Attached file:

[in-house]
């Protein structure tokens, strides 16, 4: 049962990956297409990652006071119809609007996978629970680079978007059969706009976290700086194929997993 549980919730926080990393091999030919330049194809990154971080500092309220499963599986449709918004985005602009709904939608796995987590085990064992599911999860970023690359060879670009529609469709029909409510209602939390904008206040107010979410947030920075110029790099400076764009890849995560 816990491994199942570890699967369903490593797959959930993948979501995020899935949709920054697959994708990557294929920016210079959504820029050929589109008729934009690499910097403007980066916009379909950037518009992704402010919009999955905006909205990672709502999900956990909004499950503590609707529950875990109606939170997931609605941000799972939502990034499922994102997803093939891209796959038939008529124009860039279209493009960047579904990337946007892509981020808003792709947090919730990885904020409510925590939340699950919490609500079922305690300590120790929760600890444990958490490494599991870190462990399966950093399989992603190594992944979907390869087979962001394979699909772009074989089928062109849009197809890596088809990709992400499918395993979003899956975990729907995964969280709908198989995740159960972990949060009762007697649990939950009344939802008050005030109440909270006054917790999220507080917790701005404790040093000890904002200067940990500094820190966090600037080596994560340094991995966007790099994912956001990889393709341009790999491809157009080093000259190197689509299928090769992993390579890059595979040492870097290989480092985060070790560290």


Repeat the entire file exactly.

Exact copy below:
[in-house]
């Protein structure tokens, strides 16, 4: 049962990956297409990652006071119809609007996978629970680079978007059969706009976290700086194929997993 549980919730926080990393091999030919330049194809990154971080500092309220499963599986449709918004985005602009709904939608796995987590085990064992599911999860970023690359060879670009529609469709029909409510209602939390904008206040107010979410947030920075110029790099400076764009890849995560 816990491994199942570890699967369903490593797959959930993948979501995020899935949709920054697959994708990557294929920016210079959504820029050929589109008729934009690499910097403007980066916009379909950037518009992704402010919009999955905006909205990672709502999900956990909004499950503590609707529950875990109606939170997931609605941000799972939502990034499922994102997803093939891209796959038939008529124009860039279209493009960047579904990337946007892509981020808003792709947090919730990885904020409510925590939340699950919490609500079922305690300590120790929760600890444990958490490494599991870190462990399966950093399989992603190594992944979907390869087979962001394979699909772009074989089928062109849009197809890596088809990709992400499918395993979003899956975990729907995964969280709908198989995740159960972990949060009762007697649990939950009344939802008050005030109440909270006054917790999220507080917790701005404790040093000890904002200067940990500094820190966090600037080596994560340094991995966007790099994912956001990889393709341009790999491809157009080093000259190197689509299928090769992993390579890059595979040492870097290989480092985060070790560290």